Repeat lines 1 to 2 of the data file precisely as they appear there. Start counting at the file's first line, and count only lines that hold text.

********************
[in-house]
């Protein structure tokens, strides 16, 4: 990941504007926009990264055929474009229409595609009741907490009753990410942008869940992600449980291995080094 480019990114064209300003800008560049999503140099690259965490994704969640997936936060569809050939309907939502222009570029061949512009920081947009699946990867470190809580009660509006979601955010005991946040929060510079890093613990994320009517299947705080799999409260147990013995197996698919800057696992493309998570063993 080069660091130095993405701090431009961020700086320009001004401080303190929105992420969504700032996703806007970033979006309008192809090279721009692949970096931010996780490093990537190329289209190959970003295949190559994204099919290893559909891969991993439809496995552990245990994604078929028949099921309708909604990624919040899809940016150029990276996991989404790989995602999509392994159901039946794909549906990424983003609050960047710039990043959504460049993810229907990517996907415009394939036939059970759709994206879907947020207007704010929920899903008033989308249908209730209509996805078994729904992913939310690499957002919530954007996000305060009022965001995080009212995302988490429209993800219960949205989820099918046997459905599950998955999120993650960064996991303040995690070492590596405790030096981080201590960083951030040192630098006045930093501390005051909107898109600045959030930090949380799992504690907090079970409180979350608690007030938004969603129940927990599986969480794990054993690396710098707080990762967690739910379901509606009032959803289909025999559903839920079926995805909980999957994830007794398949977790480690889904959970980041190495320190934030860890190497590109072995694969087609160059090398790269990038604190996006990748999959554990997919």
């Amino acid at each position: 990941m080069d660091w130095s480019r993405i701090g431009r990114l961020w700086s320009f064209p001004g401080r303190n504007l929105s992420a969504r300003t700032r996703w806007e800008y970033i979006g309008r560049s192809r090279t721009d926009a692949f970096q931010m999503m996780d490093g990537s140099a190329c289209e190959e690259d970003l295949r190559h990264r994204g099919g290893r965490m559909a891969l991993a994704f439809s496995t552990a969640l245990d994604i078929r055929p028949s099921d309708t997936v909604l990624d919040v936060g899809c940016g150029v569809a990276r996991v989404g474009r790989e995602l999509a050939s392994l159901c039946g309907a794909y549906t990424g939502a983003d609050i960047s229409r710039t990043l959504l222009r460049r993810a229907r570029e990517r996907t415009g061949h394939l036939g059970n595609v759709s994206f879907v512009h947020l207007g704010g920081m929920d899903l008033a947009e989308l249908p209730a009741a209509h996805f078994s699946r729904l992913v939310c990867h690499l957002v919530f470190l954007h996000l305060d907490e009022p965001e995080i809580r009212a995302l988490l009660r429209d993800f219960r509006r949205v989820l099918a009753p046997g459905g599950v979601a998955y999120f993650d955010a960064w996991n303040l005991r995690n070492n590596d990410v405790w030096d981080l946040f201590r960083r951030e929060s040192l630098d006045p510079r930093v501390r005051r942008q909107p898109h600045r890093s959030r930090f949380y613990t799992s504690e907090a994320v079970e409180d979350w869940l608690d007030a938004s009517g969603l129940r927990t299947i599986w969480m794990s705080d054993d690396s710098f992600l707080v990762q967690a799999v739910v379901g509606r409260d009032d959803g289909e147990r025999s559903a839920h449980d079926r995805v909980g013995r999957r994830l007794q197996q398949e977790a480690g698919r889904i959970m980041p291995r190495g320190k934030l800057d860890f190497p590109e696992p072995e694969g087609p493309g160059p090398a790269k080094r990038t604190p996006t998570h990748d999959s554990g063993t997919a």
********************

[in-house]
């Protein structure tokens, strides 16, 4: 990941504007926009990264055929474009229409595609009741907490009753990410942008869940992600449980291995080094 480019990114064209300003800008560049999503140099690259965490994704969640997936936060569809050939309907939502222009570029061949512009920081947009699946990867470190809580009660509006979601955010005991946040929060510079890093613990994320009517299947705080799999409260147990013995197996698919800057696992493309998570063993 080069660091130095993405701090431009961020700086320009001004401080303190929105992420969504700032996703806007970033979006309008192809090279721009692949970096931010996780490093990537190329289209190959970003295949190559994204099919290893559909891969991993439809496995552990245990994604078929028949099921309708909604990624919040899809940016150029990276996991989404790989995602999509392994159901039946794909549906990424983003609050960047710039990043959504460049993810229907990517996907415009394939036939059970759709994206879907947020207007704010929920899903008033989308249908209730209509996805078994729904992913939310690499957002919530954007996000305060009022965001995080009212995302988490429209993800219960949205989820099918046997459905599950998955999120993650960064996991303040995690070492590596405790030096981080201590960083951030040192630098006045930093501390005051909107898109600045959030930090949380799992504690907090079970409180979350608690007030938004969603129940927990599986969480794990054993690396710098707080990762967690739910379901509606009032959803289909025999559903839920079926995805909980999957994830007794398949977790480690889904959970980041190495320190934030860890190497590109072995694969087609160059090398790269990038604190996006990748999959554990997919």